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Archive for the ‘Woolf online’ Category

Most of the reactions below come via Twitter, where “Life in Squares” was a trending topic after the first episode aired last night with an audience of between 1.85 and 1.9 million UK viewers.

In the aftermath, one must-read review is by Frances Spalding, acclaimed biographer of Vanessa Bell and Duncan Grant. Her piece on The Conversation website is titled “Life in Squares: how the radical Bloomsbury Group fares on screen.”

Here’s a quote from it:

Her despairing cry may be echoed by some viewers of the BBC’s three-part series Life in Squares, for the Bloomsbury Group attracts many detractors as well as legions of devotees. — Frances Spalding

Be sure to click on the comments below to read Maggie Humm’s assessment of Spalding’s review, along with her own insights.

Family reaction

Before the official premiere, Emma Woolf, great-niece of Leonard and Virginia Woolf, penned her reaction for The Daily Mail: “How TV’s got my aunt Virginia Woolf so wrong.”

And Vanessa Bell’s granddaughter, Cressida Bell, posted this on Facebook the morning after:

Cressida Bell

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Here is a cool Woolf sighting from @Shantal82 that I found on Twitter today. It includes some lovely visuals to go along with a quote from Mrs. Dalloway.

 

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Woolf sightings appear online daily, and Blogging Woolf posts the briefest of them on Facebook. But today we have Friendsgathered a few to share with readers here as well. Here they are:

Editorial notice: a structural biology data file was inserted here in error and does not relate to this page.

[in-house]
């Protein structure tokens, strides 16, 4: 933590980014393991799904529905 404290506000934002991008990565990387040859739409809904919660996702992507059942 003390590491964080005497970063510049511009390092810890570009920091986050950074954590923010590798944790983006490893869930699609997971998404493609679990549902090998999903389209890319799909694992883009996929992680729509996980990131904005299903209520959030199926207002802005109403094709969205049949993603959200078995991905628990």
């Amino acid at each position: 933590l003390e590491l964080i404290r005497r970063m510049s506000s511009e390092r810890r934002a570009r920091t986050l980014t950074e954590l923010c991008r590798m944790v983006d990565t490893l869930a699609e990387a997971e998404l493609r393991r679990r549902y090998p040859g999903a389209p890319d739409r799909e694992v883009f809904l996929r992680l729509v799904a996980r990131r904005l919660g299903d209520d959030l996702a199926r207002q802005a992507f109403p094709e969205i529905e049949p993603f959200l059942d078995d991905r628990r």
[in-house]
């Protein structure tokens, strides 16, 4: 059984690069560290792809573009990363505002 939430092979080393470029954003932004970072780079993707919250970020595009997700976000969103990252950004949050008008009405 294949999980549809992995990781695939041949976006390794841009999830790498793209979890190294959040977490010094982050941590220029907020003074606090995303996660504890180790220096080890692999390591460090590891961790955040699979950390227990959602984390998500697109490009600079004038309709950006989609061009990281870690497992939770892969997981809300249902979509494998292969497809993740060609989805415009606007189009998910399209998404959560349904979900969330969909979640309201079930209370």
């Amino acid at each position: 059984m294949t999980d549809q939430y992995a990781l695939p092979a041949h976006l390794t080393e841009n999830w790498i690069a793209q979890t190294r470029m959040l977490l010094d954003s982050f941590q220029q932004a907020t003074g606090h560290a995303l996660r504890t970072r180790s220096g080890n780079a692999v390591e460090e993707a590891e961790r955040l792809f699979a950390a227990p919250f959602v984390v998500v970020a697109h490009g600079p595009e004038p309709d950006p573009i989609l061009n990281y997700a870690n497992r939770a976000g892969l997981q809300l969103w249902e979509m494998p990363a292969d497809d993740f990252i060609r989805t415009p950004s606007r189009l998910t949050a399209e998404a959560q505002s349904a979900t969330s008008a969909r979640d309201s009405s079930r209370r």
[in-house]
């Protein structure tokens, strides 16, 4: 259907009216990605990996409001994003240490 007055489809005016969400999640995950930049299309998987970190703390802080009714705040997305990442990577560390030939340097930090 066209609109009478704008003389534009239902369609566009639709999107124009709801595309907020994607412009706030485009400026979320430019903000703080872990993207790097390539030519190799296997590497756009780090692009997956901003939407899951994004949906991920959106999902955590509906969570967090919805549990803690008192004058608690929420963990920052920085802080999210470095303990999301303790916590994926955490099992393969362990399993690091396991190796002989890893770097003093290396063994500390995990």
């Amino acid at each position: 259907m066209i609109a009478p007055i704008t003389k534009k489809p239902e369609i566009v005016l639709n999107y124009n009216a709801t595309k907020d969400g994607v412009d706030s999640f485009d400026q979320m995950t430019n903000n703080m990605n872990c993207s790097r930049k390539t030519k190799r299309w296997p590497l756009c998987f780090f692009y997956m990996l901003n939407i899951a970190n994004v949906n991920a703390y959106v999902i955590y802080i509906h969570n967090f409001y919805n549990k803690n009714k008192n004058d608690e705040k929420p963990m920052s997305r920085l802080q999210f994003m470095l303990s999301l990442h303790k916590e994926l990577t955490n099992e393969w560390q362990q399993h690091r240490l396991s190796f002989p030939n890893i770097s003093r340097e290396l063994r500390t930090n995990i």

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The Huffington Post recently ran a piece on word clouds formed from frequently used words in classic literary works. It says that word clouds from the works provide an “emotional, impressionistic interpretation of stories we’re used to analyzing methodically.”

Here is the word cloud created from Virginia Woolf’s To the Lighthouse. There are seven more created from the works of other writers at this link.

To the Lighthouse word cloud

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mrs. dalloway movieEver wonder about how the Virginia Woolf novel Mrs. Dalloway might change if her characters participated in social media?

Well, let me introduce Joshua Rothman, who writes about ideas and books for NewYorker.com and is also the archivist at The New Yorker. He explores that concept in an interview on data privacy.

In it, he speculates about how Clarissa Dalloway’s life might be affected if a photo of her kiss with Sally Seton, an event she never shares with anyone, had been posted on Instagram, for example. He also wonders how her memory of that kiss would be affected.

Rothman and the other participants in the interview speculate about how the digital age is changing the process of forgetting and forgiving — and forcing us to remember things we may want to forget.

Because in a digital age, forgetting is costly and hard, and remembering is the default. – Viktor Mayer-Schönberger

You can read the article, “Big Data, Virginia Woolf, and the Right to be Forgotten,” or download the podcast on the Policy Innovations website.

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Should we let the crowd decide which authors should be prioritized for digitization once their work enters the public domain? If so, Virginia Woolf would be high on the list.

Of the 1,011,304 authors included on Wikipedia, Virginia Woolf has a ranking ofWoolf on Wikipedia 1,081, and there are 1,902 views of her entry each day, making her the top-ranked individual who died in 1941.

Those figures are part of an algorithm developed by Allen Riddell at Dartmouth College in New Hampshire that automatically generates an independent ranking of notable authors for a given year. In developing the algorithm, he mined two sources: Wikipedia and a list of more than a million online books in the public domain. Nineteen of Woolf’s works are on the list.

Riddell’s article, “Public Domain Rank: Identifying Notable Individuals with the Wisdom of the Crowd,” takes an objective approach to argue that online popularity should help determine which authors’ works entering the public domain should be made easily available through digitization.

However, he does offer the caveat that the new Public Domain Ranking reflects Wikipedia’s inherent biases, including the fact that the site has few female editors.

 

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